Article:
KIM v. PARK.
Following a bench trial, Yong Woon Kim appeals a declaratory judgment in favor of Ki-Hyum Park, which declared that post-judgment interest on a previous judgment obtained by Park against Kim was due and owing. In his sole enumeration of error, Kim argues that based on the evidence presented at the trial, Park was equitably estopped from collecting that interest. Because the evidence supported the court's findings to the contrary, we affirm.
Kim sought a declaratory judgment against Park to have the court find that Kim did not owe post-judgment interest on a prior judgment obtained by Park against Kim. Specifically, Kim claimed that the parties had reached an agreement in which Park agreed to forego the post-judgment interest on the judgment if Kim made regular monthly payments of $3,000 on the judgment. Kim further argued that even if no such agreement existed, Park was equitably estopped from collecting such interest since a bank, which for a period of time had received Kim's $3,000 monthly payments as payments on a debt Park owed the bank, had not contested Kim's representation that no post-judgment interest was accruing on the debt. Indeed, when the bank re-assigned the debt back to Park, it set forth as the amount remaining due an amount that assumed no post-judgment interest was accruing.
A bench trial ensued, in which Kim introduced a letter he sent to Park that confirmed he would pay Park $3,000 per month on the debt in exchange for Park's not pursuing collection activities while such payments were made. The letter also contained a request that Park consider waiving post-judgment interest. Park testified that he never agreed to the latter request, a point largely undisputed by Kim. Based on this evidence, the court expressly found that the parties had never agreed to waive the post-judgment interest and that $73,459.21 was due and owing. Regarding equitable estoppel, the court rejected this theory, finding that at most Kim had simply hoped that the bank and Park would agree to waive the post-judgment interest.
In his appeal of this judgment, Kim does not contest the trial court's finding that there was no agreement to forego interest. Rather, Kim claims that the evidence required that the trial court rule in his favor on the equitable estoppel issue. Because some evidence supported the court's findings that equitable estoppel was not shown, we affirm.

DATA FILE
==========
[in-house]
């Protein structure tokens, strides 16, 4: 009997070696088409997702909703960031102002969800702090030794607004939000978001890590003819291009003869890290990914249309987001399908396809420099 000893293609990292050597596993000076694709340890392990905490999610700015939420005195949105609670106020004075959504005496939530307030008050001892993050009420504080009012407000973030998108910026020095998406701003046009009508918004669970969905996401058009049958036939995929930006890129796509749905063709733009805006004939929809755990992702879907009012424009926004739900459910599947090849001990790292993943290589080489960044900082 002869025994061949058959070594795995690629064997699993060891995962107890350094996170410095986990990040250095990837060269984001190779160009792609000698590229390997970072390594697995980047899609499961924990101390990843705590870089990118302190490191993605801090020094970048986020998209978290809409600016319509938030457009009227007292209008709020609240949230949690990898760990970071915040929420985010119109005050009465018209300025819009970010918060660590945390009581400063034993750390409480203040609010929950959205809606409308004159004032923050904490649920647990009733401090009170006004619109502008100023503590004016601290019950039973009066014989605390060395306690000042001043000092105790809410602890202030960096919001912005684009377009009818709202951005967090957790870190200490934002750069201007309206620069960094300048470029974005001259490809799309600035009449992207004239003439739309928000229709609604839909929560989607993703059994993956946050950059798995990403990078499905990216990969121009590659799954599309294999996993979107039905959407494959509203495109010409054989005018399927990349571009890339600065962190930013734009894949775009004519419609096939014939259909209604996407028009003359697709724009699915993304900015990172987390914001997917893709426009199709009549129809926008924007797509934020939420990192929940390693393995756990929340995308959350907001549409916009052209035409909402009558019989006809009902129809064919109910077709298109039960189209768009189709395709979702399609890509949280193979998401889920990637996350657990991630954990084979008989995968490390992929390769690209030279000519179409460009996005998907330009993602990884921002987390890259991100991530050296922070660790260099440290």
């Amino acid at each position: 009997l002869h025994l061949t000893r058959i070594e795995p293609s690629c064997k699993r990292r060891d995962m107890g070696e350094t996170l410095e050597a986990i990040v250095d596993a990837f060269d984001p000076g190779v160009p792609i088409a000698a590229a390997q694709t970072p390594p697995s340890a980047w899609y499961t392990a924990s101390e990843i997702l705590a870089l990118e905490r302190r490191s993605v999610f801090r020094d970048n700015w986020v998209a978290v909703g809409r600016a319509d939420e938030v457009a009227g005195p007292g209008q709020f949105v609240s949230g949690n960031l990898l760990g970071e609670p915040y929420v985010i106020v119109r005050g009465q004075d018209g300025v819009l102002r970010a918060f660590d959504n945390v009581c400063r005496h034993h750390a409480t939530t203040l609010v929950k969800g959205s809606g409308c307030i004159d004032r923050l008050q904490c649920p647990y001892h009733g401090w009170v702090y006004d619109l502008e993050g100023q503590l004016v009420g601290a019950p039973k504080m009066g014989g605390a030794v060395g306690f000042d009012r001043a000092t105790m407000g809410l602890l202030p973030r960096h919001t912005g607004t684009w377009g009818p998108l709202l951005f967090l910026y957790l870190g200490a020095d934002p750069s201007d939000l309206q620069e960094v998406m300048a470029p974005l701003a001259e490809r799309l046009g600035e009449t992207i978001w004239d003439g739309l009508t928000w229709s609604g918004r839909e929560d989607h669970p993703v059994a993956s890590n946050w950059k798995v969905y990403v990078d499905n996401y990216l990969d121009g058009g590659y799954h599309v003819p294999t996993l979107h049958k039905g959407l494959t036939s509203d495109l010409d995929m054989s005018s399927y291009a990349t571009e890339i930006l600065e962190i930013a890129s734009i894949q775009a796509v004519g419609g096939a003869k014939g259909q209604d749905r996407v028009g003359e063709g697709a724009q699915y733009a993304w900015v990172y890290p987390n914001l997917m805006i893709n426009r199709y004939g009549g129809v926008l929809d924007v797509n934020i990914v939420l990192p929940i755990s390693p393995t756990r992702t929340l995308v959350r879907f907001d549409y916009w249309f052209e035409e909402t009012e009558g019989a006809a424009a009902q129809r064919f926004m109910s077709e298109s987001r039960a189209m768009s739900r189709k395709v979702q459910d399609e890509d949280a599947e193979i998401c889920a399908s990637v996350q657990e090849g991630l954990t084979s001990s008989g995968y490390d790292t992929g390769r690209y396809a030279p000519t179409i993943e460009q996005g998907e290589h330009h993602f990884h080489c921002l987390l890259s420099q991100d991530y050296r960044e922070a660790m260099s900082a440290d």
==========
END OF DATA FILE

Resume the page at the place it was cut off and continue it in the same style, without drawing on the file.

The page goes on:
The standard for appellate review of a bench trial is clear:
On appeal from a bench trial, we do not retry the case. Rather, the appellate standard of review for nonjury trials of disputed material facts is the clearly erroneous test, also known as the “any evidence” rule. As such, the sole question for determination on appeal is whether there is any evidence to authorize the trial court's judgment. It is our duty to construe the evidence to uphold the judgment rather than upsetting it. This is true regardless of whether evidence also existed that may have supported the appellant's position. In the absence of legal error, an appellate court is without jurisdiction to interfere with a judgment supported by some evidence.
(Punctuation omitted.) Sledge v. Peach County.1
Here, the only issue on appeal is whether the evidence undisputedly established that Park, who for a period of time assigned the debt and its payments to a bank to secure and pay on a debt Park owed the bank, was equitably estopped from seeking the post-judgment interest based on the bank's failure to contest Kim's representation to the bank that no post-judgment interest was owing. Indeed, at the point the bank re-assigned the debt back to Park, the bank (based on Kim's representations to the bank) incorrectly stated that the amount remaining due was $94,270.55, which amount assumed no post-judgment interest was accruing.
To establish equitable estoppel, Kim was required to show:
[F]irst, a false representation or concealment of facts; second, it must be within the knowledge of the party making the one or concealing the other; third, the person affected thereby must be ignorant of the truth; fourth, the person seeking to influence the conduct of the other must act intentionally for that purpose; and, fifth, persons complaining shall have been induced to act by reason of such conduct of the other.
(Punctuation omitted.) Hunnicutt v. Southern Farm etc. Ins. Co.2
Some evidence showed that these elements were not proven. Assuming without deciding that the actions of the bank could be attributed to Park for purposes of equitable estoppel, we note that although the bank incorrectly represented to Kim how much was remaining due on the debt, such was not within its knowledge since it was merely relying on Kim's earlier misrepresentation that post-judgment interest was not accruing. Thus, some evidence showed that the second element of equitable estoppel was not present. Moreover, since substantial evidence supported a finding that Park never agreed to waive post-judgment interest (a matter not disputed by Kim on appeal), Kim was aware that such was owing and therefore was not ignorant of the truth. This shows that the third element of equitable estoppel was not present either. Indeed, no evidence showed the fourth element (that the bank acted intentionally for the purpose of seeking to influence the conduct of Kim) or the fifth element (that Kim was induced to act by reason of the bank's misrepresentation). Rather, evidence showed that Kim's only actions (his regular $3,000 monthly payments) were in exchange for Park's not pursuing collection efforts, not in exchange for Park's waiving post-judgment interest.
Accordingly, as some evidence supported the trial court's finding that equitable estoppel was not shown, we must affirm.
1. Sledge v. Peach County, 276 Ga.App. 780, 624 S.E.2d 288 (2005).
2. Hunnicutt v. Southern Farm etc. Ins. Co., 256 Ga. 611, 613(5), 351 S.E.2d 638 (1987).
BLACKBURN, Presiding Judge.
MIKELL and ADAMS, JJ., concur.